Skip to main content
padlock icon - secure page this page is secure

Open Access Secondary aortoduodenal fistula following endovascular repair of inflammatory abdominal aortic aneurysm due to Streptococcus anginosus infection&58; A case report and literature review

Download Article:

The full text article is available externally.

The article you have requested is supplied via the DOAJ. View from original source.

This article is Open Access under the terms of the Creative Commons CC BY-NC-ND licence.

INTRODUCTION&58; Aortoenteric fistula is a rare but very serious complication of both surgical and endovascular abdominal aortic reconstruction. Since the advent of endovascular abdominal aortic aneurysm repair (EVAR), 20 cases of aortoduodenal fistula associated with aortic stent grafts have been reported.1 However, only a handful has been reported following inflammatory abdominal aortic aneurysm repair. It most commonly presents with bleeding, usually from the upper gastro-intestinal tract. With recent advances in the screening, diagnosis and management of abdominal aortic aneurysms either surgically or through an endovascular approach, the diagnosis of an aortoduodenal fistula in patients with gastro-intestinal bleeding must be suspected and excluded. PRESENTATION OF CASE&58; We describe a case of secondary aortoduodenal fistula that occurred two and a half years following endovascular stent graft repair of an inflammatory abdominal aortic aneurysm. We also outline the emergency correction plan and the attempts at repair. DISCUSSION&58; This case defies the general concept that patients with inflammatory abdominal aortic aneurysms are relatively immune to rupture. Although the presence of a peri-aneurysm thick inflammatory membrane decreases the possibility of rupture, these patients are more susceptible to other related complications such as aorto-enteric and aorto-caval fistulas.2 This case also demonstrates the peculiar presence of Streptococcus anginosus as the pathological organism leading to graft infection and subsequent fistula, as opposed to enterococci which are often found in endograft infection. CONCLUSION&58; Aorto-enteric fistulas are associated with a grave prognosis. Early diagnosis is crucial and extra vigilance should be taken in cases of inflammatory AAA.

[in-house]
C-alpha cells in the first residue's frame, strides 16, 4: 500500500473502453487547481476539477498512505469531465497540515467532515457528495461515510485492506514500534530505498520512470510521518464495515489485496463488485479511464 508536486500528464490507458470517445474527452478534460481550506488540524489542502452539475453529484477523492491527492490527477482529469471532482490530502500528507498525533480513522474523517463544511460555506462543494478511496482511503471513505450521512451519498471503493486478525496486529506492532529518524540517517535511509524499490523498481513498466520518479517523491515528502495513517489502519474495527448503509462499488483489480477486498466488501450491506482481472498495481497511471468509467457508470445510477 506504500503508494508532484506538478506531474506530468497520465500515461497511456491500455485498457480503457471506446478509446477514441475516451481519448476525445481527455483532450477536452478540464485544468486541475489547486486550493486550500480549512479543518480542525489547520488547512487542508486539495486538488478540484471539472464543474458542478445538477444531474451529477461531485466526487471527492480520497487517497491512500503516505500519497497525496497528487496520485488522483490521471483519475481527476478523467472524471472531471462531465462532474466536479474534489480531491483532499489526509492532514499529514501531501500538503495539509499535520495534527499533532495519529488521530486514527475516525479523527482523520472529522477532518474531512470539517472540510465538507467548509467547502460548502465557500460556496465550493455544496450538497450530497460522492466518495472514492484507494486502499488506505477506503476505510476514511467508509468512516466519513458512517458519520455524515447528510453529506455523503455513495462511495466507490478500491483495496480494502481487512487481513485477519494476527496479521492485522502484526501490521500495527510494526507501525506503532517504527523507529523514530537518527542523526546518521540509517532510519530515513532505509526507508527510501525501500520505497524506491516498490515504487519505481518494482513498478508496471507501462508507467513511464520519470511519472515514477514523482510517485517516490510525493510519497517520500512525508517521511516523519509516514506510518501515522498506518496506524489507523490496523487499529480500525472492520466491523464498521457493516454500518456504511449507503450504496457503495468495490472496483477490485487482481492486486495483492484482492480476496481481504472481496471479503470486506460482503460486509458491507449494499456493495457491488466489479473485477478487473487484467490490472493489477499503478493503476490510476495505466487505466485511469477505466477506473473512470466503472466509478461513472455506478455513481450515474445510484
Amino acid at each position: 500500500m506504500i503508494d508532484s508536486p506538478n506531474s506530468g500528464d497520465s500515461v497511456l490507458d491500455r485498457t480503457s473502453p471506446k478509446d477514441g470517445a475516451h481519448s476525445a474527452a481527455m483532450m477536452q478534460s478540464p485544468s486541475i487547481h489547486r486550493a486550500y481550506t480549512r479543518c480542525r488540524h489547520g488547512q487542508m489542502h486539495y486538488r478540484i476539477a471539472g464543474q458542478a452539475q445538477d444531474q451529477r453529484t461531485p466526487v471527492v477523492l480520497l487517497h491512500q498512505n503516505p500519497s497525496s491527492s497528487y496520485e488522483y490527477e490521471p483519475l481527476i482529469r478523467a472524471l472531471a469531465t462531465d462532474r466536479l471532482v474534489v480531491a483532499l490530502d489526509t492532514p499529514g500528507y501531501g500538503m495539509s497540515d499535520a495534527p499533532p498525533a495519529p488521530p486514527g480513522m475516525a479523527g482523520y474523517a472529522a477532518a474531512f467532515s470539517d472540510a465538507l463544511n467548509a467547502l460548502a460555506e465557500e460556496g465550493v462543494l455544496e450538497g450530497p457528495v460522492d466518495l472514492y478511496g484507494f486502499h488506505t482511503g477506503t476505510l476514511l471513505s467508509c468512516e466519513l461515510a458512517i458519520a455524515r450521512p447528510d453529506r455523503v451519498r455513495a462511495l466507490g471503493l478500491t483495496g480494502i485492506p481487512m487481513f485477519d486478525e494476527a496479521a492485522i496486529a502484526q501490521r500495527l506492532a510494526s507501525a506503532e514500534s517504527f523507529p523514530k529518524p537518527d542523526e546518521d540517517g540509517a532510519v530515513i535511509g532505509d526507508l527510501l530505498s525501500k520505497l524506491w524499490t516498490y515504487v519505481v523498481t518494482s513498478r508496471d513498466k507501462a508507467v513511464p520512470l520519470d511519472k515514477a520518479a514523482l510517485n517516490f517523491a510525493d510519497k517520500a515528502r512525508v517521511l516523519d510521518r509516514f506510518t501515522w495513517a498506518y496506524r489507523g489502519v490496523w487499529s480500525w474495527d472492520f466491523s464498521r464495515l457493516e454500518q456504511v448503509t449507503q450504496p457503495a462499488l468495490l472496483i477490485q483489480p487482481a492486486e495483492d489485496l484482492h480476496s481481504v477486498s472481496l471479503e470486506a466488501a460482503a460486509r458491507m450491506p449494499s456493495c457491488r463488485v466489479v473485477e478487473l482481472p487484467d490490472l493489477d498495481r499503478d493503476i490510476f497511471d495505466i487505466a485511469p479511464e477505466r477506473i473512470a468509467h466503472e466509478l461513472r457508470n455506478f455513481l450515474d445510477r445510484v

No References
No Citations
No Supplementary Data
No Article Media
No Metrics

Document Type: Research Article

Affiliations: Western Vascular Institute (WVI), Department of Vascular and Endovascular Surgery, University College Hospital, Galway (UCHG), Newcastle Road, Galway, Ireland

Publication date: January 1, 2014

  • Access Key
  • Free content
  • Partial Free content
  • New content
  • Open access content
  • Partial Open access content
  • Subscribed content
  • Partial Subscribed content
  • Free trial content
Cookie Policy
X
Cookie Policy
Ingenta Connect website makes use of cookies so as to keep track of data that you have filled in. I am Happy with this Find out more